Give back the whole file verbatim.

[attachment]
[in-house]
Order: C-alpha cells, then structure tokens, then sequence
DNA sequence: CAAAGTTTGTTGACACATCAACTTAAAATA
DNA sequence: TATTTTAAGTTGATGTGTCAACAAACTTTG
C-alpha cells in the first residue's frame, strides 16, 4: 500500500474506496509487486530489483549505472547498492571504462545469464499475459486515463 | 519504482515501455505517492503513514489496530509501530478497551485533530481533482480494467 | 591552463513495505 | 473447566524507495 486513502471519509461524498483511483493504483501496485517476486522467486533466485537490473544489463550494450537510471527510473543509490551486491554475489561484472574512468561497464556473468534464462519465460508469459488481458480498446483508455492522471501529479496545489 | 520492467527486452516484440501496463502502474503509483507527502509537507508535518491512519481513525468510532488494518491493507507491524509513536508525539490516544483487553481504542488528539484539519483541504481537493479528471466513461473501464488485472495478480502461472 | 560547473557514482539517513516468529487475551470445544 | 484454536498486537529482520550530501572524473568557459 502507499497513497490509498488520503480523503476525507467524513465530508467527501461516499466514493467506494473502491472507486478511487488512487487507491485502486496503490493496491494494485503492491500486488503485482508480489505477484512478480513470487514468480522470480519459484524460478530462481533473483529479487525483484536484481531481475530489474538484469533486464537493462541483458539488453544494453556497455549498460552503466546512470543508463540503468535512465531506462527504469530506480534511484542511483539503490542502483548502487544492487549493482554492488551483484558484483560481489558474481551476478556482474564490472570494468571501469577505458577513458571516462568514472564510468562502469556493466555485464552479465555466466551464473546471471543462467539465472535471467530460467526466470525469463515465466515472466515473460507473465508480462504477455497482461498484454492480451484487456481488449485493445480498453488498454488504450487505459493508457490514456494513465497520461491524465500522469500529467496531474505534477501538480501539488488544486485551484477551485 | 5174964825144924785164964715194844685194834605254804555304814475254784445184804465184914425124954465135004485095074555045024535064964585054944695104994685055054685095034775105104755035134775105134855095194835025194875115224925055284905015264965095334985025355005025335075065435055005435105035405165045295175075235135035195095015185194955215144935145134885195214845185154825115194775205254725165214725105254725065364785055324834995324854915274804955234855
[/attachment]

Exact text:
[in-house]
Order: C-alpha cells, then structure tokens, then sequence
DNA sequence: CAAAGTTTGTTGACACATCAACTTAAAATA
DNA sequence: TATTTTAAGTTGATGTGTCAACAAACTTTG
C-alpha cells in the first residue's frame, strides 16, 4: 500500500474506496509487486530489483549505472547498492571504462545469464499475459486515463 | 519504482515501455505517492503513514489496530509501530478497551485533530481533482480494467 | 591552463513495505 | 473447566524507495 486513502471519509461524498483511483493504483501496485517476486522467486533466485537490473544489463550494450537510471527510473543509490551486491554475489561484472574512468561497464556473468534464462519465460508469459488481458480498446483508455492522471501529479496545489 | 520492467527486452516484440501496463502502474503509483507527502509537507508535518491512519481513525468510532488494518491493507507491524509513536508525539490516544483487553481504542488528539484539519483541504481537493479528471466513461473501464488485472495478480502461472 | 560547473557514482539517513516468529487475551470445544 | 484454536498486537529482520550530501572524473568557459 502507499497513497490509498488520503480523503476525507467524513465530508467527501461516499466514493467506494473502491472507486478511487488512487487507491485502486496503490493496491494494485503492491500486488503485482508480489505477484512478480513470487514468480522470480519459484524460478530462481533473483529479487525483484536484481531481475530489474538484469533486464537493462541483458539488453544494453556497455549498460552503466546512470543508463540503468535512465531506462527504469530506480534511484542511483539503490542502483548502487544492487549493482554492488551483484558484483560481489558474481551476478556482474564490472570494468571501469577505458577513458571516462568514472564510468562502469556493466555485464552479465555466466551464473546471471543462467539465472535471467530460467526466470525469463515465466515472466515473460507473465508480462504477455497482461498484454492480451484487456481488449485493445480498453488498454488504450487505459493508457490514456494513465497520461491524465500522469500529467496531474505534477501538480501539488488544486485551484477551485 | 5174964825144924785164964715194844685194834605254804555304814475254784445184804465184914425124954465135004485095074555045024535064964585054944695104994685055054685095034775105104755035134775105134855095194835025194875115224925055284905015264965095334985025355005025335075065435055005435105035405165045295175075235135035195095015185194955215144935145134885195214845185154825115194775205254725165214725105254725065364785055324834995324854915274804955234855